Poppy was about to give a saucy answer, but a look from Primrose restrained her, and before she left Penelope Mansion she had provided the old lady with her luncheon. Primrose said a few words of farewell and regret, and then Poppy set out, determined to take her chance of finding Jasmine and Daisy at home.

"I'll go back to my own place to-night," she said to herself, "and tell my mother that wanity of wanities is London--my fifteen shillings will just buy me a single third, and I needn't eat nothing until to-morrow morning."

When Poppy arrived at Miss Egerton's she was told by Bridget that Miss Jasmine was out, but that she would find Miss Daisy by herself upstairs. Poppy ran nimbly up the stairs, and knocked at the sitting-room door; there was no answer, and turning the handle, she went in. Daisy was lying with her face downwards on the sofa--sobs and quivers shook her little frame, and for a time she did not even hear Poppy, who bent over her in some alarm.

"Now, Miss Daisy, darling, I'm real glad I has come in--why, what is the matter, missie?"

"Nothing, Poppy; nothing indeed," said Daisy, "except that I'm most dreadfully unhappy. If I was a really quite unselfish little girl I'd go and live in a dungeon, but I couldn't do it--I couldn't, really."

Whatever Poppy was, she was practical--she wasted no time trying to find out what Daisy meant, but bringing some cold water, she bathed the child's face and hands, and then she made her take a drink of milk, and finally, she lifted her off the sofa, and sitting down in an arm-chair, took her in her arms, and laid her head on her breast.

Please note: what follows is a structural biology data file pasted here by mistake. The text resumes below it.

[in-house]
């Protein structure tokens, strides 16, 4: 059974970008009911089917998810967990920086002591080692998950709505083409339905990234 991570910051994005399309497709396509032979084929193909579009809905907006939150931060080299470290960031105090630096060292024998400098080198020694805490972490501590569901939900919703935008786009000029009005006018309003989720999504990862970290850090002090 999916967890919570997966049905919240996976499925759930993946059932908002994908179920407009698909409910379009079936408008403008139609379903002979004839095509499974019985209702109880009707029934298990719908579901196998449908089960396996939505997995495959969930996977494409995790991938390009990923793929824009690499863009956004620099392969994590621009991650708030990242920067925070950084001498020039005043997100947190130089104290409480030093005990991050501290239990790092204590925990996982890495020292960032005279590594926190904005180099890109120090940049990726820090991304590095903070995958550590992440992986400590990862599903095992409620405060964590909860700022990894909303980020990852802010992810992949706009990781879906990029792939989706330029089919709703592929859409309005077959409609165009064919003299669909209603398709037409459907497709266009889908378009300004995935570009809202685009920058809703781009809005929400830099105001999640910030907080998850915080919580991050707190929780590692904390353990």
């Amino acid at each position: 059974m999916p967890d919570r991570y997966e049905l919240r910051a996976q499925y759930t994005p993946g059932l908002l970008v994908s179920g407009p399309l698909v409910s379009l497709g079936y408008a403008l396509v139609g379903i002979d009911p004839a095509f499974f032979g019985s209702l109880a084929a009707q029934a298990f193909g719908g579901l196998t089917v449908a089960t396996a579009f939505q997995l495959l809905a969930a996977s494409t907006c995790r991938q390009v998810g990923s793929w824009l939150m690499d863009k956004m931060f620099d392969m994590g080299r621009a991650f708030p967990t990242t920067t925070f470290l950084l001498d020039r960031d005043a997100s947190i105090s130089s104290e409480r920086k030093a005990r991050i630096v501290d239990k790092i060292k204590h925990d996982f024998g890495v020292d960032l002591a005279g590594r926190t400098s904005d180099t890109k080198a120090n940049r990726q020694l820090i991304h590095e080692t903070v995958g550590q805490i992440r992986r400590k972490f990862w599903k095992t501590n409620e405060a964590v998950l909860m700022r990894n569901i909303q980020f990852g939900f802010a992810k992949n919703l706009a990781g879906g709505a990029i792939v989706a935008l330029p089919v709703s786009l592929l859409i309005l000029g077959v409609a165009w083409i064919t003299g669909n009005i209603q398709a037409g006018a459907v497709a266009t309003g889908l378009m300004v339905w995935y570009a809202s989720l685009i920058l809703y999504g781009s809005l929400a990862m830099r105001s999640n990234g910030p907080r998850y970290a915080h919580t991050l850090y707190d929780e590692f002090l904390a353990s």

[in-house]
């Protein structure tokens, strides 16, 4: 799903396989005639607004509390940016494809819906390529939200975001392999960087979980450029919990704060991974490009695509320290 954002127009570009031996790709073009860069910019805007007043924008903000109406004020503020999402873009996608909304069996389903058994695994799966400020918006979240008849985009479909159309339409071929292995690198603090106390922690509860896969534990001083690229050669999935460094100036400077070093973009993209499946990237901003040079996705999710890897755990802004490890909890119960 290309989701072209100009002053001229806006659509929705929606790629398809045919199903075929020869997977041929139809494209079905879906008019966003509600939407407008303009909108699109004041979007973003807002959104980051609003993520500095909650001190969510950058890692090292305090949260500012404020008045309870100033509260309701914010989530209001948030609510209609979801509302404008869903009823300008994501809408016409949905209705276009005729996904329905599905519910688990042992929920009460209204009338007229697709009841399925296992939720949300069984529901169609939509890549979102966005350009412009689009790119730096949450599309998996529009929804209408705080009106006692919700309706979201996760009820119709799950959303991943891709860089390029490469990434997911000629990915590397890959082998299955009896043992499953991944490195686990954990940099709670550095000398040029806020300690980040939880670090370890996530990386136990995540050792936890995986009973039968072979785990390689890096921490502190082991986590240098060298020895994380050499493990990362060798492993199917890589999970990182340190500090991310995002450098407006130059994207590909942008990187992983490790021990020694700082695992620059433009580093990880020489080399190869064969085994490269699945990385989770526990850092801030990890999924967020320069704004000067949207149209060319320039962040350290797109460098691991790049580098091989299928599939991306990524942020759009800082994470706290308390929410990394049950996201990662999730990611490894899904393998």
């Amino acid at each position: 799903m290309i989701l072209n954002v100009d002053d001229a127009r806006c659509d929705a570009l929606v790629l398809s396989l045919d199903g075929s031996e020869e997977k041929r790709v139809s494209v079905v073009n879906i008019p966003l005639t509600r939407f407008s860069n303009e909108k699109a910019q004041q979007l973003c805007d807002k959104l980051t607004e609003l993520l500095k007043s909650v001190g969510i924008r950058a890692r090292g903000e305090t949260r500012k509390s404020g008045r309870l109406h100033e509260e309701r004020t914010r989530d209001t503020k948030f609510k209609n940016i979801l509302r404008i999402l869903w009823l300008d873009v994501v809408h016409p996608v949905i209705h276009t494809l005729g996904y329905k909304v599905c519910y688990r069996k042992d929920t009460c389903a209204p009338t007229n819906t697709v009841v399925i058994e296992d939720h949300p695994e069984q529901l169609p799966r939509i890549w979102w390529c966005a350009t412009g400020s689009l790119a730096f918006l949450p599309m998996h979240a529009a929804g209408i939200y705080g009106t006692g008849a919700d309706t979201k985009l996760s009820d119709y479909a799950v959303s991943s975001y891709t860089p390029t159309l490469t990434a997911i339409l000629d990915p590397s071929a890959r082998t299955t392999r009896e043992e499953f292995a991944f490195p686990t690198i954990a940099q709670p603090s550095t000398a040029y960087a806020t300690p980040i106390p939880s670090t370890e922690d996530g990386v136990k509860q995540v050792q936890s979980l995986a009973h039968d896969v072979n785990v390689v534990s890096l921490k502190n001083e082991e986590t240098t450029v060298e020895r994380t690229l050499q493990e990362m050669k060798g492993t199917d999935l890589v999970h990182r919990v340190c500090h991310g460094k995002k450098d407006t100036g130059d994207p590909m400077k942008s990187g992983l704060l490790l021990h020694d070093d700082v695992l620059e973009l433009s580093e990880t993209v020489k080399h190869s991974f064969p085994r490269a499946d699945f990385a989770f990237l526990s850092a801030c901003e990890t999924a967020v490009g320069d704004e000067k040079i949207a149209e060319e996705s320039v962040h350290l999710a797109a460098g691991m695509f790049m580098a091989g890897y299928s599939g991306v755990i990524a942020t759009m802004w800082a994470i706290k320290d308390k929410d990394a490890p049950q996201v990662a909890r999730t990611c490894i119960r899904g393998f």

"There now, pretty little dear, you're better, aren't you?"

"My body is better, thank you, Poppy--I like to feel your arms holding me very tight. My mind will never, never be well again, dear Poppy."

"Would it ease it to unburden?" said Poppy. "Sometimes it's a wonderful soother to speak out about what worries one. At Aunt Flint's I used to let fly my worries to the walls for want of a better confidant. You think over about unburdening to me, Miss Daisy. I'll promise to be a safe receptacle."

Daisy shook her head mournfully.

"It would be no use," she said; "even telling now would be no manner of use. Oh, Poppy, I wish I had been strong enough, and I wish so dreadfully I had not minded about the dungeon. If the Prince was here he would say I ought not to live any longer in the Palace Beautiful, and I don't think the rooms do look like the rooms of a palace to-day. Please, Poppy, look round you, and see if you can see any goodness shining on the walls, and if you can see through Love's glass into the street."